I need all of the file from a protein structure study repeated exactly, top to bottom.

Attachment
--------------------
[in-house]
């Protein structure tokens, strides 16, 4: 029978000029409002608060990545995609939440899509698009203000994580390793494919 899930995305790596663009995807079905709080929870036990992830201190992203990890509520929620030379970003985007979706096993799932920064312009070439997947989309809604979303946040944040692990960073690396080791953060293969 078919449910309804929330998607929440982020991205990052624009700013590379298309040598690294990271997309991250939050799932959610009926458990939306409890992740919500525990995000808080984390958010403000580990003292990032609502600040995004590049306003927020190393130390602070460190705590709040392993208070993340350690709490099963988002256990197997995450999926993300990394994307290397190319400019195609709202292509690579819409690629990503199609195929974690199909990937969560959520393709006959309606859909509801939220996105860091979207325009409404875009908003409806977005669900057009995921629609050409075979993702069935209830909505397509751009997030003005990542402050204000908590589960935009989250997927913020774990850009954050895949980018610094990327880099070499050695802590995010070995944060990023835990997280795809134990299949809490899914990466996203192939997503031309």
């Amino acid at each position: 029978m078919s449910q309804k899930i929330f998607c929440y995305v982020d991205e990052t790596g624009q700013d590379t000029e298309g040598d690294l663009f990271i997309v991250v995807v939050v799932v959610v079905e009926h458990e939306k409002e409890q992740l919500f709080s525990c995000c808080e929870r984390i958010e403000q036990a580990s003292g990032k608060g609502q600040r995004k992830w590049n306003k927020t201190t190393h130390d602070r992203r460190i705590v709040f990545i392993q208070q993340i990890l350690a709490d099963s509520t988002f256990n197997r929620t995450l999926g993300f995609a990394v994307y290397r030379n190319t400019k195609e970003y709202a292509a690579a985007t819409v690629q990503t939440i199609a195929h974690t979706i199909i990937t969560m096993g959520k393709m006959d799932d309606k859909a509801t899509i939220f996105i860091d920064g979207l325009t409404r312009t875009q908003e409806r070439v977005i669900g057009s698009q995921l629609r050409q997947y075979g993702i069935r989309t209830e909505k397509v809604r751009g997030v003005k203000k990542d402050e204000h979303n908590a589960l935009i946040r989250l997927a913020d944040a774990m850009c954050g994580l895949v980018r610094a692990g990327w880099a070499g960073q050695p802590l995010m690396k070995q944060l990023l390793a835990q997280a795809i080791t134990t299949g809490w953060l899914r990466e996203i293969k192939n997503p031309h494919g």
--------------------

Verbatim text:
[in-house]
């Protein structure tokens, strides 16, 4: 029978000029409002608060990545995609939440899509698009203000994580390793494919 899930995305790596663009995807079905709080929870036990992830201190992203990890509520929620030379970003985007979706096993799932920064312009070439997947989309809604979303946040944040692990960073690396080791953060293969 078919449910309804929330998607929440982020991205990052624009700013590379298309040598690294990271997309991250939050799932959610009926458990939306409890992740919500525990995000808080984390958010403000580990003292990032609502600040995004590049306003927020190393130390602070460190705590709040392993208070993340350690709490099963988002256990197997995450999926993300990394994307290397190319400019195609709202292509690579819409690629990503199609195929974690199909990937969560959520393709006959309606859909509801939220996105860091979207325009409404875009908003409806977005669900057009995921629609050409075979993702069935209830909505397509751009997030003005990542402050204000908590589960935009989250997927913020774990850009954050895949980018610094990327880099070499050695802590995010070995944060990023835990997280795809134990299949809490899914990466996203192939997503031309």
């Amino acid at each position: 029978m078919s449910q309804k899930i929330f998607c929440y995305v982020d991205e990052t790596g624009q700013d590379t000029e298309g040598d690294l663009f990271i997309v991250v995807v939050v799932v959610v079905e009926h458990e939306k409002e409890q992740l919500f709080s525990c995000c808080e929870r984390i958010e403000q036990a580990s003292g990032k608060g609502q600040r995004k992830w590049n306003k927020t201190t190393h130390d602070r992203r460190i705590v709040f990545i392993q208070q993340i990890l350690a709490d099963s509520t988002f256990n197997r929620t995450l999926g993300f995609a990394v994307y290397r030379n190319t400019k195609e970003y709202a292509a690579a985007t819409v690629q990503t939440i199609a195929h974690t979706i199909i990937t969560m096993g959520k393709m006959d799932d309606k859909a509801t899509i939220f996105i860091d920064g979207l325009t409404r312009t875009q908003e409806r070439v977005i669900g057009s698009q995921l629609r050409q997947y075979g993702i069935r989309t209830e909505k397509v809604r751009g997030v003005k203000k990542d402050e204000h979303n908590a589960l935009i946040r989250l997927a913020d944040a774990m850009c954050g994580l895949v980018r610094a692990g990327w880099a070499g960073q050695p802590l995010m690396k070995q944060l990023l390793a835990q997280a795809i080791t134990t299949g809490w953060l899914r990466e996203i293969k192939n997503p031309h494919g």